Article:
Responsible for the designation of small bodies in the solar system, the International Astronomical Union (IAU) Small Body Nomenclature Working Group names minor planets and comets, dwarf planets, and satellites of minor planets. It recently released its latest bulletin of asteroid names, and Associate Professor Rhiannon Mayne, Ph.D., was notified that she made the list. Asteroid 27529 (Rhiannonmayne = 2000 HJ64) is roughly 2.8 km in diameter and is located in the main asteroid belt between Mars and Jupiter. Discovered on April 26, 2000, Rhiannonmayne was first observed from Anderson Mesa Station, one of two sites of Lowell Observatory in Arizona.
Mayne says, “I felt very honored to have an asteroid named after me. It is something that will survive long after I do. This asteroid is part of the Vesta family, which is believed to originate from the asteroid Vesta. Vesta is one of the largest asteroids in the main belt. This makes it extra special to me as Vesta, the Vesta family, and meteorites related to them are the subject of much of my research. It shows that there was real care that went into selecting which asteroid should bear my name.”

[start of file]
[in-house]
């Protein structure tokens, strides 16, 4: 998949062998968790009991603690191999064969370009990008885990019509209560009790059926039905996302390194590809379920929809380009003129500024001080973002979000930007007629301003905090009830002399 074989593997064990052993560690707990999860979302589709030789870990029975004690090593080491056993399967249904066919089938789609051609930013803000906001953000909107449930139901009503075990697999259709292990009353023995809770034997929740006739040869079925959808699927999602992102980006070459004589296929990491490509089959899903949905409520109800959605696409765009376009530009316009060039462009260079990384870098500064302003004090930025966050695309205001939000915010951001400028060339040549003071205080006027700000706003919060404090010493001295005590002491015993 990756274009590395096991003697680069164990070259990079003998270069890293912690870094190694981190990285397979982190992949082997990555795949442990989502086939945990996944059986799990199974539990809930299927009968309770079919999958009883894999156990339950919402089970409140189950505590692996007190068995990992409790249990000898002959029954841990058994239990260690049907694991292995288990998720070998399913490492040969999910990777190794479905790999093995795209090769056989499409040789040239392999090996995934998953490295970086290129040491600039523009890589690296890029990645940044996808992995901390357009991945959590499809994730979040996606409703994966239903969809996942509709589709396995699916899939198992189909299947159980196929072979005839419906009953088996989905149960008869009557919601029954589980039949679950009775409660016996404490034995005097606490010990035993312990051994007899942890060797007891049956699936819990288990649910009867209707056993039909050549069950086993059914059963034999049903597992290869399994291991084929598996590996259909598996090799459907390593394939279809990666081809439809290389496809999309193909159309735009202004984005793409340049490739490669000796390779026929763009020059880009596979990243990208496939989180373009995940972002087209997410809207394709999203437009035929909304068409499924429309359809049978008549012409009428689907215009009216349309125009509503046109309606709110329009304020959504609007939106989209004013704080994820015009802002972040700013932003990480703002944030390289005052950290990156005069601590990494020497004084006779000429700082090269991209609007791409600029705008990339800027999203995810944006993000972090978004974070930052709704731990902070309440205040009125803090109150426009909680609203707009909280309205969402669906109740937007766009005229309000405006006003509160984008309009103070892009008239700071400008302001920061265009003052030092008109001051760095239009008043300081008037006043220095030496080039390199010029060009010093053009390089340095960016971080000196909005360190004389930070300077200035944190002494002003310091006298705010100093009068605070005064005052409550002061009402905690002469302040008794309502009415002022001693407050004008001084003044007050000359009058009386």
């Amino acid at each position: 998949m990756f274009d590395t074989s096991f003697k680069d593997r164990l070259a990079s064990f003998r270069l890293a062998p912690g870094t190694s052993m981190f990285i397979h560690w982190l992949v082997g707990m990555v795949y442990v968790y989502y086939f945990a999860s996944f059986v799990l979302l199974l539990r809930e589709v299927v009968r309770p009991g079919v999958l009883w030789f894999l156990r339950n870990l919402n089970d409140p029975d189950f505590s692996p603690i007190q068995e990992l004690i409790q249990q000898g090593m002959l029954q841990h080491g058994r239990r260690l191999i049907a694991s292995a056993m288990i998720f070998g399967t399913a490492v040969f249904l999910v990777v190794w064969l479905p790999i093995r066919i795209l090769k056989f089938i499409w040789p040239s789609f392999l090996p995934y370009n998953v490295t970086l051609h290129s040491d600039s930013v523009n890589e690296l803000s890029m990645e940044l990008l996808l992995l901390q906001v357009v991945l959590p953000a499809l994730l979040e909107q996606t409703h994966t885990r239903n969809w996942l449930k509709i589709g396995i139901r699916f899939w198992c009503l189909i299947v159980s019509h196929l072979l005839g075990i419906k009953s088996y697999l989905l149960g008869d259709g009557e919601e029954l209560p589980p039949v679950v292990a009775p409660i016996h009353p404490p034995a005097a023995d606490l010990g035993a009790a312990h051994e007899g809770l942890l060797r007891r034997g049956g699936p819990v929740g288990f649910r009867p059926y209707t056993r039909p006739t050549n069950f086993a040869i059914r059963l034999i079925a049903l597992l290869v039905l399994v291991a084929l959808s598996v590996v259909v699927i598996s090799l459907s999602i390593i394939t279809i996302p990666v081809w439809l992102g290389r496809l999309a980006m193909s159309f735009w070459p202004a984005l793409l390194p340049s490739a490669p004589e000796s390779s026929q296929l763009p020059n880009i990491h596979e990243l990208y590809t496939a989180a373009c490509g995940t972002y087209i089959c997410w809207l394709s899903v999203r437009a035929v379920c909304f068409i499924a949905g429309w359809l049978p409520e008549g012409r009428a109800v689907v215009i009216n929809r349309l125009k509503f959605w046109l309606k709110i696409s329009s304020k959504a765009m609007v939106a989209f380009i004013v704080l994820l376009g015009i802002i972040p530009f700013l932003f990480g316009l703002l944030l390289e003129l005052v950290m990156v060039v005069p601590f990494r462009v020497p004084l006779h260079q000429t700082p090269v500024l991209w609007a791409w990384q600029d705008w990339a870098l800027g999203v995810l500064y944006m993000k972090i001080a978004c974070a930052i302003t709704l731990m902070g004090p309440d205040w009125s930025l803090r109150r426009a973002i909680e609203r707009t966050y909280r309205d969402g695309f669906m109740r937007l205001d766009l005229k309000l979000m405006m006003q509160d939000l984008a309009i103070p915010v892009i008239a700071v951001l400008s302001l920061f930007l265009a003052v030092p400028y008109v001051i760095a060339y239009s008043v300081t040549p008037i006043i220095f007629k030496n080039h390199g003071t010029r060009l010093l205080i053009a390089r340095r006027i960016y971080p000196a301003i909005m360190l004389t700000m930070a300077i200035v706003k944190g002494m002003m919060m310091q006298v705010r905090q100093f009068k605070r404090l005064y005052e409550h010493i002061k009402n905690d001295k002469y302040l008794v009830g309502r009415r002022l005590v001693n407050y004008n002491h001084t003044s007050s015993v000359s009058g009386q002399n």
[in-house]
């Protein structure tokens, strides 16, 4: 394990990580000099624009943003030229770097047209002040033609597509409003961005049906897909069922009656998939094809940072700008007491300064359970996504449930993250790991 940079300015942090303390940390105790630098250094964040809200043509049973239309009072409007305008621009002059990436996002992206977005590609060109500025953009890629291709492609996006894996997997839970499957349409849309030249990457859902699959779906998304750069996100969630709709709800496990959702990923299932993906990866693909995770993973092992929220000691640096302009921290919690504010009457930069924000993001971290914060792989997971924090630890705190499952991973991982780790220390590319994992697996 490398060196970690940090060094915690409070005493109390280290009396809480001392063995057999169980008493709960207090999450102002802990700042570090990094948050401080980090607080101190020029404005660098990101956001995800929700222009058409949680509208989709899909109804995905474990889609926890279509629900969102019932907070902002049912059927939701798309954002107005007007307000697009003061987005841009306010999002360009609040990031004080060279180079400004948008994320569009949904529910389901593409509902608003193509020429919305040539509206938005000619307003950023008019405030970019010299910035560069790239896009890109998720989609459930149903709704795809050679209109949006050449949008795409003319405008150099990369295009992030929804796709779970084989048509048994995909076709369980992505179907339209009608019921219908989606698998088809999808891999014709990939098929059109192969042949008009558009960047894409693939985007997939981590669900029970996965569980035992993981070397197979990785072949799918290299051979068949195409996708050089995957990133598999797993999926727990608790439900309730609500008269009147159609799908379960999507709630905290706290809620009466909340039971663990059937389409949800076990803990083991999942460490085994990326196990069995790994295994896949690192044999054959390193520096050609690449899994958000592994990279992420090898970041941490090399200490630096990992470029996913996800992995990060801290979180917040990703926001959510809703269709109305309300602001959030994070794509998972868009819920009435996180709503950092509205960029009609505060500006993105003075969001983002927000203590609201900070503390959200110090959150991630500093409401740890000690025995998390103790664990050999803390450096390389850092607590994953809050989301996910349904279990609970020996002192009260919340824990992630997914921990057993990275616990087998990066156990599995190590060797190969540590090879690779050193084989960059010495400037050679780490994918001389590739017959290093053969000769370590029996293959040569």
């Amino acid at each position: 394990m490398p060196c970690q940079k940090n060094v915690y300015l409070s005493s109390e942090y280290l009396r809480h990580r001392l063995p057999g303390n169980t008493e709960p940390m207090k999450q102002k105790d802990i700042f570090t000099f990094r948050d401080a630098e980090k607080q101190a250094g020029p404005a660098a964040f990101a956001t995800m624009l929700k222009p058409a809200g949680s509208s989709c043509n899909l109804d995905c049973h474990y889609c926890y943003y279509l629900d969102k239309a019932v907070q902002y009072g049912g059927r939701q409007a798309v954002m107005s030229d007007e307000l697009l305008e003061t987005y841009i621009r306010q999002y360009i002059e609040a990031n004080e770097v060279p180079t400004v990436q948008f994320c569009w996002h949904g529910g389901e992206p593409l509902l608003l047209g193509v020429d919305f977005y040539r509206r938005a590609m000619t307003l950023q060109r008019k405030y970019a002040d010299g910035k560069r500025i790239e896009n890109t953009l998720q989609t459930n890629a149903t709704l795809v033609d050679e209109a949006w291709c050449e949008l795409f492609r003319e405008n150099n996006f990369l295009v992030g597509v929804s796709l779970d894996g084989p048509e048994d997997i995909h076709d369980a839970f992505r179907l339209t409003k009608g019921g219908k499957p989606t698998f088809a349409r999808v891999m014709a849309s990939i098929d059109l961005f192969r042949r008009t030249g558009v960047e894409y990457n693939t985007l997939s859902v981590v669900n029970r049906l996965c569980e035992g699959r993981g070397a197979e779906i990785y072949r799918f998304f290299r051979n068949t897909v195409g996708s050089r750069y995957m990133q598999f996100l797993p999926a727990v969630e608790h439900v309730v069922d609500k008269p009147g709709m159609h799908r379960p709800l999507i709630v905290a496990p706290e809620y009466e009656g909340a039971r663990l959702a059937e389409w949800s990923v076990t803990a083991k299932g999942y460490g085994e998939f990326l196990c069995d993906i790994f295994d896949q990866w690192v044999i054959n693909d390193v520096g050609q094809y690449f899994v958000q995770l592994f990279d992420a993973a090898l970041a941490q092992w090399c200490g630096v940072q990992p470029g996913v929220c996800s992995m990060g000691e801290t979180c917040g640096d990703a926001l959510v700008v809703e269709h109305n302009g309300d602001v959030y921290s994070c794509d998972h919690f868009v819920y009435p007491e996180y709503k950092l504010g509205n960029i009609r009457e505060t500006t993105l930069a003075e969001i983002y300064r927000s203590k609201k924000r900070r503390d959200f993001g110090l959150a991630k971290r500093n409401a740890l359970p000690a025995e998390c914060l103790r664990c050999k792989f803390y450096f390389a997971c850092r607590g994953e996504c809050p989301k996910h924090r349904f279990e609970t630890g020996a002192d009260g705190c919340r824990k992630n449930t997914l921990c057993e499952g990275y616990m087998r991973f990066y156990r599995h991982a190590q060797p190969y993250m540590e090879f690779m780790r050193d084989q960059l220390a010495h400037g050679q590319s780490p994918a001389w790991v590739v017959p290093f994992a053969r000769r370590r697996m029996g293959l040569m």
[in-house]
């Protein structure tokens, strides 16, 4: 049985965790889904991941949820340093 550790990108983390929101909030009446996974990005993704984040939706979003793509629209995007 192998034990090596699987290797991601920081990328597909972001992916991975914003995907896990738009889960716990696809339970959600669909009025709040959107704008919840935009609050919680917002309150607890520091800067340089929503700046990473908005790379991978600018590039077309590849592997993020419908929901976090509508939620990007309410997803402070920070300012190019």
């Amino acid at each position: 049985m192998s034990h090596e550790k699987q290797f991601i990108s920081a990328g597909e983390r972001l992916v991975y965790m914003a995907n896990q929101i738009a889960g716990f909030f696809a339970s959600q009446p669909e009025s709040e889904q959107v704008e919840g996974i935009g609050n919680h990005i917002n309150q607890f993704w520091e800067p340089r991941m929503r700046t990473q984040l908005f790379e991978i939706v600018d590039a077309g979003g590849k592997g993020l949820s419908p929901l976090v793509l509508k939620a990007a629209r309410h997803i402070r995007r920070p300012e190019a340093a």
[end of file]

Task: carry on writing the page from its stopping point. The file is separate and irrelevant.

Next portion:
Mayne has made important contributions toward understanding the process of planetary differentiation utilizing laboratory and telescopic techniques. Specifically, she studies differentiated asteroids. These bodies were formed in the early solar system that melted and then cooled to form a core, mantle, and crust structure, just like Earth and the other terrestrial planets. Planets are so large that they retain their heat longer and their surfaces and interiors are active for longer. As a result, they erase all evidence of their early history.
“Asteroids preserve this time and allow us to understand how planetary bodies must have formed. However, asteroids are somewhat inaccessible, though the Jeff Bezoses and Elon Musks of the world may disagree. This makes them hard to study. Therefore, much of my work focuses on studying meteorites that have derived from these asteroids. They are nature’s sample-return missions. They bring the asteroid to us,” Mayne says.